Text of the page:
Glutamate is a ubiquitous principal
Glutamate is a ubiquitous principal excitatory neurotransmitter in the Clindamycin HCl that plays a central role in a variety of brain functions (Delgado, 2013, Hawkins, 2009). Several studies reported that CSF glutamate was associated with mental illness, including major depressive disorder, anxious and intellectual impairment (Bruno et al., 2017, Hashimoto et al., 2016, Ogawa et al., 2018). In refractory patients with affective disorders, CSF glutamate levels decreased notably (Frye et al., 2007). CSF glutamate levels also decreased in patients with major depressive disorder and negatively correlated with the recency ratio, a novel cognitive marker of intellectual impairment (Bruno et al., 2017).
Nicotine impacts areas of the brain involved in addiction and reward, and causes alterations in levels of neurotransmitters such as dopamine, serotonin, norepinephrine and glutamate (Lenoir and Kiyatkin, 2013, Singer et al., 2004). A study found that repeated and intermittent exposure to nicotine clouds increase the release of glutamate in the brain (Lenoir and Kiyatkin, 2013). Nevertheless, the immediate metabolism of CSF glutamate related to tobacco smoking remains unclear. In the present study, we measured levels of CSF glutamate in a group of Chinese subjects to investigate the relationship between CSF glutamate levels and mental status induced by heavy smoking.
Results In the present study, the mean age was 32.61 ± 10.62 years, BMI value was 25.48 ± 4.29 kg/m2 and glutamate level was 64.45 ± 53.16 µmol/L. Baseline characteristics and CSF glutamate levels of all subjects are presented in Table 1. The age of the HS-group was higher than that of the NS-group (p = 0.001), but the education years in HS-group was significantly lower than that of the NS-group (p = 0.008). Between the groups, BMI was not significantly different (p = 0.246). To control the influence of age and education years, an analysis of covariance was performed to evaluate the difference of other variables between two groups. The levels of CSF glutamate were also different, and it was significantly higher in the HS-group (p = 0.003). The impulsivity between the groups was different: the BIS total scores in the HS-group were higher than those of the NS-group (p = 0.034), the BIS action scores were also higher (p = 0.017). SAS scores between the groups showed no difference (p = 0.5); however, BDI scores in the HS-group were significantly higher than those of the NS-group (p = 0.04) (Table. 1). Multivariable linear regression using BDI scores as the dependent variable showed that years of smoking contributed to the BDI scores (p = 0.001) after adjusting for education year, BMI, pain level and CSF glutamate levels (Table 2). Partial correlation analyses found that CSF glutamate levels negatively correlated with BDI scores (r = −0.289, P = 0.012) (Fig. 1B) in the HS-group with age and education years as covariates; however, Haplotype correlation did not show in the NS-group (r = 0.092, P = 0.576) (Fig. 1A). Furthermore, SAS scores did not correlate with CSF glutamate after adjusting for the above mentioned covariates (p > 0.025).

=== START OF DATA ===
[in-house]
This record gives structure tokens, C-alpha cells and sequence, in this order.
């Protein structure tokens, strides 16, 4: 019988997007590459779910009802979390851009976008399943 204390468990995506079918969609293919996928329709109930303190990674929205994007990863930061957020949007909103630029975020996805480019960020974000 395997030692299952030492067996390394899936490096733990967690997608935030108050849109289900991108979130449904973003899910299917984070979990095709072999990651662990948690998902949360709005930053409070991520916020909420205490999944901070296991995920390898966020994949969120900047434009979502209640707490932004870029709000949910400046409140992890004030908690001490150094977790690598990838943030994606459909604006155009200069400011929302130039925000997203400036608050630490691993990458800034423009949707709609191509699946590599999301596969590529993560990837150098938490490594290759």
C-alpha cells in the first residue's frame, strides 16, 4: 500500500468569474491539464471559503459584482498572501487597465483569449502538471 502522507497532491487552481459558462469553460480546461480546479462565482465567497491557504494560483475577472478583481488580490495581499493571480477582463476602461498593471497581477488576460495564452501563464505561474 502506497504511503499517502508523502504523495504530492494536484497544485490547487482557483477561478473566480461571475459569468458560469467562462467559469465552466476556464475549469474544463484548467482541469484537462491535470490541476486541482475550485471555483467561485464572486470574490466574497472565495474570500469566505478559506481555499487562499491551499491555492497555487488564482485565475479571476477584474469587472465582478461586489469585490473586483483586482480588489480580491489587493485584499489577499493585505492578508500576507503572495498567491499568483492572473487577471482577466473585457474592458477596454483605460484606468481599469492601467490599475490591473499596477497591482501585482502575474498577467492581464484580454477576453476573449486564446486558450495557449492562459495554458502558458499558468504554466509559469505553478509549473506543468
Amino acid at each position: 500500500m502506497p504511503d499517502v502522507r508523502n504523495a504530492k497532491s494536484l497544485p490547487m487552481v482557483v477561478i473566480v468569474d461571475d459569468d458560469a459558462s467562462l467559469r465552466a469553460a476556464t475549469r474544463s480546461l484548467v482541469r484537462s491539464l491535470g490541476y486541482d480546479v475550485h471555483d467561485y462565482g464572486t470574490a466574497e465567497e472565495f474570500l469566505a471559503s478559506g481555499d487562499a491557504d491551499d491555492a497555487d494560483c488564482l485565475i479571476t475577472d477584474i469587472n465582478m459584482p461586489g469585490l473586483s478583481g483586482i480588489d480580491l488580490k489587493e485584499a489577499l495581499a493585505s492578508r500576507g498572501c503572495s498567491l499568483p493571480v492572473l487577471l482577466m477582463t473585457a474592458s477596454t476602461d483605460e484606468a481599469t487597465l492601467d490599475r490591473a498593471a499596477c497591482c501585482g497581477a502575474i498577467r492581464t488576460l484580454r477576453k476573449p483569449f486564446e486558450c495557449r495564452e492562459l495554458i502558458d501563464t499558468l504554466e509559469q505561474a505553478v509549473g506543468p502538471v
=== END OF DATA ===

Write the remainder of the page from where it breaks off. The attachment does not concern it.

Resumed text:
Discussion The main finding of the present study was that subjects with heavy smoking history had lower CSF glutamate levels and higher BDI scores, and were more prone to be impulsive (Table 1). We found a negative correlation between CSF glutamate levels and BDI scores in heavy smokers. Furthermore, we failed to observe a correlation between CSF glutamate levels and SAS scores. To the best of our knowledge, this is the first study to evaluate alterations in CSF glutamate levels in subjects who were heavy smokers. Several studies suggested that impulsivity was strongly associated with tobacco smoking (Hosking et al., 2014, Perry and Carroll, 2008, Tsutsui-Kimura et al., 2010). This relationship appeared to be bidirectional. In animal models, nicotine administration significantly enhanced impulsivity (Dallery and Locey, 2005, Kayir et al., 2014). A recent meta-analysis of human studies covered 57 articles and a total of 3329 subjects confirmed that smokers had higher impulsivity than did non-smokers (MacKillop et al., 2011). Nicotine addiction was characterized by impulses, urges and lack of self-control towards tobacco smoking, meaning that impulsivity was always accompanied with nicotine addiction. Through the Barratt impulsiveness scale, we found that heavy smokers had higher action scores and total scores of impulsivity, consisting of the abovementioned studies.